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MONIFIETH
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KevinStoke
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Joined: 09 Jan 2007
Posts: 179

PostPosted: Thu Mar 01, 2007 5:15 pm    Post subject: MONIFIETH Reply with quote

The follow pictures were sent to me from Ady Lowe.

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KevinStoke
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Joined: 09 Jan 2007
Posts: 179

PostPosted: Thu Mar 01, 2007 5:18 pm    Post subject: Reply with quote


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KevinStoke
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Joined: 09 Jan 2007
Posts: 179

PostPosted: Thu Mar 01, 2007 5:18 pm    Post subject: Reply with quote

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KevinStoke
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Joined: 09 Jan 2007
Posts: 179

PostPosted: Thu Mar 01, 2007 9:06 pm    Post subject: Reply with quote

Monifieth Roll of Honour

In Memory of the men of Monifieth who gave their lives for their Country
1914-1918


Fredk Alexander
Charles Anderson
William Archibald
John D Beaton
John H Bethel
Alex m Brand
Alex Brown
Sam Brown
Wiliam Brown
James Caird
John Caird
Harry Christie
James Cochrane
Albert Chrichton
David Chrichton
Robert B Dick
John Don
A Fergusson
James G Fergusson
W Fergusson
Ernest W Forwell
James C Fraser
Charles S Geehie
Alex Glenday
Walter Goodfellow
Peter Gordon
Harry Kemp
John Kennedy
Alex Kinloch
J Knox
W C Laird
David C Low
Rod Macrae
RM Gregor
WM Mcintosh
AR Matthew
David Mitchell
David Moir
David Mudie
W Myles
W Ogilvie
R Pryde
Robert F Reid
David Rennie
David Riddoch
W Robertson
W B Robertson
J Scott
T Scott
W Smith
J Spalding
James Strachan
Martin Taylor
George Tullis
J Eric Walker
David Wallace
J C Wilston
Robert Wilson
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jamiemcginlay



Joined: 20 Dec 2006
Posts: 939
Location: Glasgow

PostPosted: Thu Mar 22, 2007 10:12 pm    Post subject: Reply with quote

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DelBoy



Joined: 12 Jul 2007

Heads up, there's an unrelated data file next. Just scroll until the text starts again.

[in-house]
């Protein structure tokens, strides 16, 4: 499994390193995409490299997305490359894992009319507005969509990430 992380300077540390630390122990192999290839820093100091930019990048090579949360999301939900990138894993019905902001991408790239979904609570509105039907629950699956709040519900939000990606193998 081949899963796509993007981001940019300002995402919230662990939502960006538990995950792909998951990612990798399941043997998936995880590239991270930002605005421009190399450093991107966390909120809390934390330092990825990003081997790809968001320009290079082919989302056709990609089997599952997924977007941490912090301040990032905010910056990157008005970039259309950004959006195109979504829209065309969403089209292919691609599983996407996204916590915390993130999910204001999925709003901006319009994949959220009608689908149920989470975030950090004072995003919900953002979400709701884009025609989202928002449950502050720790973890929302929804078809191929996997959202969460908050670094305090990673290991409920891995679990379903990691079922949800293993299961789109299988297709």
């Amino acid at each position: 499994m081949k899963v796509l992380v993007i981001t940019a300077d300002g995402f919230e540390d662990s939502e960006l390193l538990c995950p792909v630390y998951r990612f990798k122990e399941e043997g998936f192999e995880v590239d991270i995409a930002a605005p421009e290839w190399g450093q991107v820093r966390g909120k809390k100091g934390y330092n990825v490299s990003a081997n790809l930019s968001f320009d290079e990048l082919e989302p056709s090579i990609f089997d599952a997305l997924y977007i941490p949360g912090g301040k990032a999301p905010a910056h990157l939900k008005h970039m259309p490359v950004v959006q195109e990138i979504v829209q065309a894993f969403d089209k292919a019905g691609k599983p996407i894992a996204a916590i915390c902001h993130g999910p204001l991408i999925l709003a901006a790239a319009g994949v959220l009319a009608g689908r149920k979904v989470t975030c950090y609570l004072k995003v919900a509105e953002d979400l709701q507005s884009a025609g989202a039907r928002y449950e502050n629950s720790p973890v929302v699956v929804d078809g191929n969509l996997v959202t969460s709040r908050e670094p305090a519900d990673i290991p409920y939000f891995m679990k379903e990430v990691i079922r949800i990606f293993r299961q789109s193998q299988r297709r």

Posts: 4855
Location: The County of Angus

PostPosted: Sun May 17, 2009 5:36 pm    Post subject: Reply with quote







The WW1 names are really hard to see, they need a shadow on them to make them readable.











WW2


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FortyTwa



Joined: 12 May 2009
Posts: 128
Location: United Kingdom

PostPosted: Wed Jun 30, 2010 2:17 pm    Post subject: Reply with quote

Words fail me...

http://www.eveningtelegraph.co.uk/output/2010/06/30/story15303343t0.shtm

War memorial targeted by flower thieves

The theft of around 200 flowers from an award-winning display at Monifieth’s war memorial was described as “shocking” today (writes Steven Bell, crime reporter).
Police revealed thieves had struck at the memorial on the corner of Albert Street and Maule Street, plucking a selection of plants from the soil.
A Tayside Police spokesman said, “It is clear the bedding plants have been taken from various parts of the display in an almost selective fashion.

“We are looking into whether there is any particular motive behind that.

“Door-to-door inquiries have been carried out and our inquiries are continuing.”

A council team created the display on June 14 and 15, but when a gardener returned to the site at 9 am on Monday he noticed various plants had been taken.

Police are appealing for anyone who saw suspicious activity in the area over that period to contact them.

When told of the crime today, Monifieth councillor Rob Murray said, “I’m speechless. I don’t know what to say. This is not the sort of behaviour I would expect from anybody.

“It’s shocking and people will be upset about this. The displays there have won awards in the past and the people of Monifieth are rightly proud of them.

“I have never heard of anything like this happening before. Clearly I hope that Angus Council will now act as quickly as possible to repair the damage.

“Although what has happened is not the council’s fault, this is a war memorial that we are talking about and I would like the council to be able to fix the damage soon.”

The Art Deco war memorial was built in 1922, and the colourful annual displays which surround it have become a popular feature in the town.

The site is a past winner of the “with gardens” category in the Best Kept War Memorial competition for Angus and Perthshire, organised by the Royal British Legion Society.
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Adam Brown
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Joined: 14 Dec 2006